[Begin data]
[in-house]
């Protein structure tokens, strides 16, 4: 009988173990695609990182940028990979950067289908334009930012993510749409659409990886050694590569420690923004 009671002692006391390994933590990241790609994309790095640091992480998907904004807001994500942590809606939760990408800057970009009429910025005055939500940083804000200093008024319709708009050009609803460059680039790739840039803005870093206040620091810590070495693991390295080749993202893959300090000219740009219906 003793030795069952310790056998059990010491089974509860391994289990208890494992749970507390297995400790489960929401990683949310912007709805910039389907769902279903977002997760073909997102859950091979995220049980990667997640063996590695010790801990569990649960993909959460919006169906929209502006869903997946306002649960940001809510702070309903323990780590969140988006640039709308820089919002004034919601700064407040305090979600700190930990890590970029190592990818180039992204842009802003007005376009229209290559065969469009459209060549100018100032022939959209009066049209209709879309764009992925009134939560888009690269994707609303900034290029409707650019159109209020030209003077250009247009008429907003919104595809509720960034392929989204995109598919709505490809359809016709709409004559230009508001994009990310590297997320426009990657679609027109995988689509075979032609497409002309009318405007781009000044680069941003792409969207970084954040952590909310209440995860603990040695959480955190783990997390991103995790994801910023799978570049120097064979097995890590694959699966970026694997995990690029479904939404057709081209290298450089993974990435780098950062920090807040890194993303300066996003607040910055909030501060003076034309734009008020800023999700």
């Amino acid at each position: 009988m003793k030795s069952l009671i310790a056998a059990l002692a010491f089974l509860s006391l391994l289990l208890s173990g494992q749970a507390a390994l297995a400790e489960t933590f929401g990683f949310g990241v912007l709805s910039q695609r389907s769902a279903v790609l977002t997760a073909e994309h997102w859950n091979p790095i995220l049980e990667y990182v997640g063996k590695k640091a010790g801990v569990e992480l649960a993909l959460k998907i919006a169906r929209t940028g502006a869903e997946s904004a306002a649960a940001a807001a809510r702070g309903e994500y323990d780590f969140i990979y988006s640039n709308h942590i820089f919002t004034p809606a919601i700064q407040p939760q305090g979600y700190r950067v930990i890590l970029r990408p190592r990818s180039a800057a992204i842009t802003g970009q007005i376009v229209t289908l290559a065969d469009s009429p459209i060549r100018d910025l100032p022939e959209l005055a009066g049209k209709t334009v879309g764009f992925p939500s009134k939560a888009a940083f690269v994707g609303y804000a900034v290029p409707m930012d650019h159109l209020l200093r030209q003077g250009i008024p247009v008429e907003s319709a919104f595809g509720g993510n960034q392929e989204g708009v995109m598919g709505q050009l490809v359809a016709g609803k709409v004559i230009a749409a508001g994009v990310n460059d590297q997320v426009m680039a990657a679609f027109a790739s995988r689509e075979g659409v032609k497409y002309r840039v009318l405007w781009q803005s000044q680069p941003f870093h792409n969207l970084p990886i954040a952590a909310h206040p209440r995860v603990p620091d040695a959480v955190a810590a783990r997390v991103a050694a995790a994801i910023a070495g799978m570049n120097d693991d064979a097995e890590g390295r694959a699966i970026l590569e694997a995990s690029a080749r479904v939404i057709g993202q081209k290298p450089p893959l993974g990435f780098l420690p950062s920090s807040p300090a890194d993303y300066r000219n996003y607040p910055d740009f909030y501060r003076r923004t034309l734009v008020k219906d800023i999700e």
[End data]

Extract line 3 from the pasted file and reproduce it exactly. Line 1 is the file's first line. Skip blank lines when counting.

């Amino acid at each position: 009988m003793k030795s069952l009671i310790a056998a059990l002692a010491f089974l509860s006391l391994l289990l208890s173990g494992q749970a507390a390994l297995a400790e489960t933590f929401g990683f949310g990241v912007l709805s910039q695609r389907s769902a279903v790609l977002t997760a073909e994309h997102w859950n091979p790095i995220l049980e990667y990182v997640g063996k590695k640091a010790g801990v569990e992480l649960a993909l959460k998907i919006a169906r929209t940028g502006a869903e997946s904004a306002a649960a940001a807001a809510r702070g309903e994500y323990d780590f969140i990979y988006s640039n709308h942590i820089f919002t004034p809606a919601i700064q407040p939760q305090g979600y700190r950067v930990i890590l970029r990408p190592r990818s180039a800057a992204i842009t802003g970009q007005i376009v229209t289908l290559a065969d469009s009429p459209i060549r100018d910025l100032p022939e959209l005055a009066g049209k209709t334009v879309g764009f992925p939500s009134k939560a888009a940083f690269v994707g609303y804000a900034v290029p409707m930012d650019h159109l209020l200093r030209q003077g250009i008024p247009v008429e907003s319709a919104f595809g509720g993510n960034q392929e989204g708009v995109m598919g709505q050009l490809v359809a016709g609803k709409v004559i230009a749409a508001g994009v990310n460059d590297q997320v426009m680039a990657a679609f027109a790739s995988r689509e075979g659409v032609k497409y002309r840039v009318l405007w781009q803005s000044q680069p941003f870093h792409n969207l970084p990886i954040a952590a909310h206040p209440r995860v603990p620091d040695a959480v955190a810590a783990r997390v991103a050694a995790a994801i910023a070495g799978m570049n120097d693991d064979a097995e890590g390295r694959a699966i970026l590569e694997a995990s690029a080749r479904v939404i057709g993202q081209k290298p450089p893959l993974g990435f780098l420690p950062s920090s807040p300090a890194d993303y300066r000219n996003y607040p910055d740009f909030y501060r003076r923004t034309l734009v008020k219906d800023i999700e």